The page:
A lot of times, I want to be able to quickly find out which part of my codebase was responsible for rendering a DOM element. Maybe I want to temporarily get rid of a button that was added by another team member. Maybe the project has 100K+ lines of code and I dont remember which one of my Rails/backbone/ember views the UI element came from. While
ack usually does the job, it can sometimes take a while to filter through all those potential matches.
To make my life easier, I built a tool that shows you the exact file and line number origin of a DOM element in its data-attribute. You can check it out at https://github.com/redgetan/view_inspect. It only works for Rails, but it supports both server-side or client-side templates.
How it Works
<li> <%= download_count rubygem %> <a href="<%= rubygem_path(rubygem) %>"> <strong><%= rubygem %></strong> <%= short_info(rubygem.versions.most_recent) %> </a> </li>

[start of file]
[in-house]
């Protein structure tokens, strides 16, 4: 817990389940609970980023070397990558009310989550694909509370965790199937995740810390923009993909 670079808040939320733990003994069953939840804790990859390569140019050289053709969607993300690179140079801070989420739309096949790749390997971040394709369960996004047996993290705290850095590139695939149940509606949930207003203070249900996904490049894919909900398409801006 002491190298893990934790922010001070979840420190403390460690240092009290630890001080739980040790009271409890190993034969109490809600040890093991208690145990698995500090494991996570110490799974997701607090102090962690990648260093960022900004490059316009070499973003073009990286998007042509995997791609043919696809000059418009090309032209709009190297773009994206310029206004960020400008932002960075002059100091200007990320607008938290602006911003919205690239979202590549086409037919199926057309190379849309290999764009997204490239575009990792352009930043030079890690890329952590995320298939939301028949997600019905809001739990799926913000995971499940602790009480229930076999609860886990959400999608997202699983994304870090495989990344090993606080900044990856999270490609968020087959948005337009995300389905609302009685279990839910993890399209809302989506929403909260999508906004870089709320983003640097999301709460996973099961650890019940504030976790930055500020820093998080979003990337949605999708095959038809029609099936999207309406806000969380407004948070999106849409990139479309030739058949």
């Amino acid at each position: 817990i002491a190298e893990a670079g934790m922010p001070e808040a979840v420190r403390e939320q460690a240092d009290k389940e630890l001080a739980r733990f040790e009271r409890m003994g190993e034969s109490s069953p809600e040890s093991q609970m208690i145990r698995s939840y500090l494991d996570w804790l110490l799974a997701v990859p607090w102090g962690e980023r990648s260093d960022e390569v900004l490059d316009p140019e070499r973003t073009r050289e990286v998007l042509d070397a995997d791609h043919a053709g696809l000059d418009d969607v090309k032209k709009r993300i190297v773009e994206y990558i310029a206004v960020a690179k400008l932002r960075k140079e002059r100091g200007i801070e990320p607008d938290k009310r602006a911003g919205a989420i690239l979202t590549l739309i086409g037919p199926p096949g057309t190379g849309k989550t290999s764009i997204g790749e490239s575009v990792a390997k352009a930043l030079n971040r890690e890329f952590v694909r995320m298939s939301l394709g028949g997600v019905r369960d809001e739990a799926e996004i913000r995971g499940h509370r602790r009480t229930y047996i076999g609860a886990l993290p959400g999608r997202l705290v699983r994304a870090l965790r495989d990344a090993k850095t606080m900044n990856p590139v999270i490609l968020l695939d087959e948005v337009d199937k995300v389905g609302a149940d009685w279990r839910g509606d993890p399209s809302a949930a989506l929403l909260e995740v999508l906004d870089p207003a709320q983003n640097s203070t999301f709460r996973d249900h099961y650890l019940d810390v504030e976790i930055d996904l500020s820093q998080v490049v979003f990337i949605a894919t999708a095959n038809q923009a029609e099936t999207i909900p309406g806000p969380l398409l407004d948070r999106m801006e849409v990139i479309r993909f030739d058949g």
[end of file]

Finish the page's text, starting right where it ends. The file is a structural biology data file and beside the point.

We preprocess the templates with an HTML Parser. As crazy as it sounds, it actually works and this method alone accounts for majority of templating engine support (i.e. ERB, JST, Handlebars, EJS, Eco). Basically, we first stub out template expressions such as
<%= download_count rubygem %> in the sample ERB snippet shown above. Then, we use the Nokogiri HTML Parser to parse the resulting valid HTML fragment, and add file:line information to its child nodes. Once that’s done, we bring back the original ERB expressions and remove the stubs.
This doesn’t work on templates such as Haml or Slim though since they’re not HTML. What we do instead is monkeypatch the template engine’s compiler or parser to add file:line information whenever it encounters a tag element.
If you think library would help you, give it a try, head over to redgetan/view_inspect and start using it in your Rails app.